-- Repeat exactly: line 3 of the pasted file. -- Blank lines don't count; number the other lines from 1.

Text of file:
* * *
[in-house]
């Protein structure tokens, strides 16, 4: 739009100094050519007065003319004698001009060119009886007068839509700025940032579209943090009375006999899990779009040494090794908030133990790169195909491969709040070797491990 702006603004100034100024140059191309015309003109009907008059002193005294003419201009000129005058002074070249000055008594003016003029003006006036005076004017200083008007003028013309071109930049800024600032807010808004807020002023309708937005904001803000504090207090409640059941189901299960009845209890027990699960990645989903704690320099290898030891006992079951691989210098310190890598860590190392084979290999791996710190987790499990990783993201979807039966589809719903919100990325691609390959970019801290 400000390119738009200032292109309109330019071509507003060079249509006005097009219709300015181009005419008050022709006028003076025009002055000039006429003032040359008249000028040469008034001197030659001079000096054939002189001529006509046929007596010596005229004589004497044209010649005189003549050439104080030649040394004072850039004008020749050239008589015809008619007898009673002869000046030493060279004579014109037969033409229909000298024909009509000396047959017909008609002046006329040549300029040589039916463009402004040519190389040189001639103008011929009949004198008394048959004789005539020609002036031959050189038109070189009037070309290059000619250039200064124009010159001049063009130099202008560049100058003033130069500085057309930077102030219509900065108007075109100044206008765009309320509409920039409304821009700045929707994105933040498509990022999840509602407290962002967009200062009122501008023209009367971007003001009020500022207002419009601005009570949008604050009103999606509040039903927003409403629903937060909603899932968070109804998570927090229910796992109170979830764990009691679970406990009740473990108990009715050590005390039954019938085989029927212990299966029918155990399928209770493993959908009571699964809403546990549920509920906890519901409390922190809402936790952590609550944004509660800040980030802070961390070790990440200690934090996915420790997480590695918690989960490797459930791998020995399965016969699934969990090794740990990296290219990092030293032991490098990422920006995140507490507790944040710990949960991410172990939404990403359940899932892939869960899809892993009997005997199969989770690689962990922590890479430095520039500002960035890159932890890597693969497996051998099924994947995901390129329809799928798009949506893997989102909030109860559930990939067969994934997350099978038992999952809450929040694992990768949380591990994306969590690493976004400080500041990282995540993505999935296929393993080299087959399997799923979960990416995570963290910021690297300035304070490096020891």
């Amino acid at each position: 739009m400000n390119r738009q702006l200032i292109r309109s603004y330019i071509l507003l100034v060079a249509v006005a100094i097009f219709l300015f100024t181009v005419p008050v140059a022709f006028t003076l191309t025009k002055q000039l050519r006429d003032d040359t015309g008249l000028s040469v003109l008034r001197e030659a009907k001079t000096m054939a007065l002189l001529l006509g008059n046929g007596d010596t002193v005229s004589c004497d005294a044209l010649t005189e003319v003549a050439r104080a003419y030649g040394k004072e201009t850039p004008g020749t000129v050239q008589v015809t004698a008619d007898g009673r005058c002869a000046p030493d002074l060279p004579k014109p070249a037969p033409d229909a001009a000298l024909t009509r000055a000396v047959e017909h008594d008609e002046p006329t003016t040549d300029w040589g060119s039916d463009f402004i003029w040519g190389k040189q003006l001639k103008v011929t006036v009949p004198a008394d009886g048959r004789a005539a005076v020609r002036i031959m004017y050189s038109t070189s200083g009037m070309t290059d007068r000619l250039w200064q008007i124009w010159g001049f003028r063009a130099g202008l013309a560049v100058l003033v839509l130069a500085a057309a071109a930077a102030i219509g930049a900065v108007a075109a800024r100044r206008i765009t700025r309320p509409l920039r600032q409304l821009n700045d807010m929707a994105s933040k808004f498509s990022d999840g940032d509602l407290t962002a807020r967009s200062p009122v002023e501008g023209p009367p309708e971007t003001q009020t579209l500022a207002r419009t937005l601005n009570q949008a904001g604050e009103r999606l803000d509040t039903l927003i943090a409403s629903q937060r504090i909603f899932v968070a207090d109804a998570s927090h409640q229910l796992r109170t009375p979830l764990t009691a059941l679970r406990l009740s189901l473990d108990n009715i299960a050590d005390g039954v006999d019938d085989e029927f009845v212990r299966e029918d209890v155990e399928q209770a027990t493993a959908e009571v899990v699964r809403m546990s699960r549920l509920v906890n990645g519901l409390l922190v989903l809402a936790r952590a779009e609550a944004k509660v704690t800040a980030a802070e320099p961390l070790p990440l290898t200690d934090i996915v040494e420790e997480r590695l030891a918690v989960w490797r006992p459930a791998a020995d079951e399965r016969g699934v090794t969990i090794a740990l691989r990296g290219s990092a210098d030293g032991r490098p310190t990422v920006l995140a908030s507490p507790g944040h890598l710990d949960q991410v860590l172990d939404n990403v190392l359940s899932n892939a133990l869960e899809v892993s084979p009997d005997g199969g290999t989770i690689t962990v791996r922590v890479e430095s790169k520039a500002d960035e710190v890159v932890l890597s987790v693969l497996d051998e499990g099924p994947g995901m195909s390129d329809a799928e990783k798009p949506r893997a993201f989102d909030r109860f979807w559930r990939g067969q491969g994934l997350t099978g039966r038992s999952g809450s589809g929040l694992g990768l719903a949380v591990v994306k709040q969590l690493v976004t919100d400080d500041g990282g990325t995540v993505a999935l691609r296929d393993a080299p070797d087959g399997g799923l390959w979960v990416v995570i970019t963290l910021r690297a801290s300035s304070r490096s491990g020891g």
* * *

């Amino acid at each position: 739009m400000n390119r738009q702006l200032i292109r309109s603004y330019i071509l507003l100034v060079a249509v006005a100094i097009f219709l300015f100024t181009v005419p008050v140059a022709f006028t003076l191309t025009k002055q000039l050519r006429d003032d040359t015309g008249l000028s040469v003109l008034r001197e030659a009907k001079t000096m054939a007065l002189l001529l006509g008059n046929g007596d010596t002193v005229s004589c004497d005294a044209l010649t005189e003319v003549a050439r104080a003419y030649g040394k004072e201009t850039p004008g020749t000129v050239q008589v015809t004698a008619d007898g009673r005058c002869a000046p030493d002074l060279p004579k014109p070249a037969p033409d229909a001009a000298l024909t009509r000055a000396v047959e017909h008594d008609e002046p006329t003016t040549d300029w040589g060119s039916d463009f402004i003029w040519g190389k040189q003006l001639k103008v011929t006036v009949p004198a008394d009886g048959r004789a005539a005076v020609r002036i031959m004017y050189s038109t070189s200083g009037m070309t290059d007068r000619l250039w200064q008007i124009w010159g001049f003028r063009a130099g202008l013309a560049v100058l003033v839509l130069a500085a057309a071109a930077a102030i219509g930049a900065v108007a075109a800024r100044r206008i765009t700025r309320p509409l920039r600032q409304l821009n700045d807010m929707a994105s933040k808004f498509s990022d999840g940032d509602l407290t962002a807020r967009s200062p009122v002023e501008g023209p009367p309708e971007t003001q009020t579209l500022a207002r419009t937005l601005n009570q949008a904001g604050e009103r999606l803000d509040t039903l927003i943090a409403s629903q937060r504090i909603f899932v968070a207090d109804a998570s927090h409640q229910l796992r109170t009375p979830l764990t009691a059941l679970r406990l009740s189901l473990d108990n009715i299960a050590d005390g039954v006999d019938d085989e029927f009845v212990r299966e029918d209890v155990e399928q209770a027990t493993a959908e009571v899990v699964r809403m546990s699960r549920l509920v906890n990645g519901l409390l922190v989903l809402a936790r952590a779009e609550a944004k509660v704690t800040a980030a802070e320099p961390l070790p990440l290898t200690d934090i996915v040494e420790e997480r590695l030891a918690v989960w490797r006992p459930a791998a020995d079951e399965r016969g699934v090794t969990i090794a740990l691989r990296g290219s990092a210098d030293g032991r490098p310190t990422v920006l995140a908030s507490p507790g944040h890598l710990d949960q991410v860590l172990d939404n990403v190392l359940s899932n892939a133990l869960e899809v892993s084979p009997d005997g199969g290999t989770i690689t962990v791996r922590v890479e430095s790169k520039a500002d960035e710190v890159v932890l890597s987790v693969l497996d051998e499990g099924p994947g995901m195909s390129d329809a799928e990783k798009p949506r893997a993201f989102d909030r109860f979807w559930r990939g067969q491969g994934l997350t099978g039966r038992s999952g809450s589809g929040l694992g990768l719903a949380v591990v994306k709040q969590l690493v976004t919100d400080d500041g990282g990325t995540v993505a999935l691609r296929d393993a080299p070797d087959g399997g799923l390959w979960v990416v995570i970019t963290l910021r690297a801290s300035s304070r490096s491990g020891g």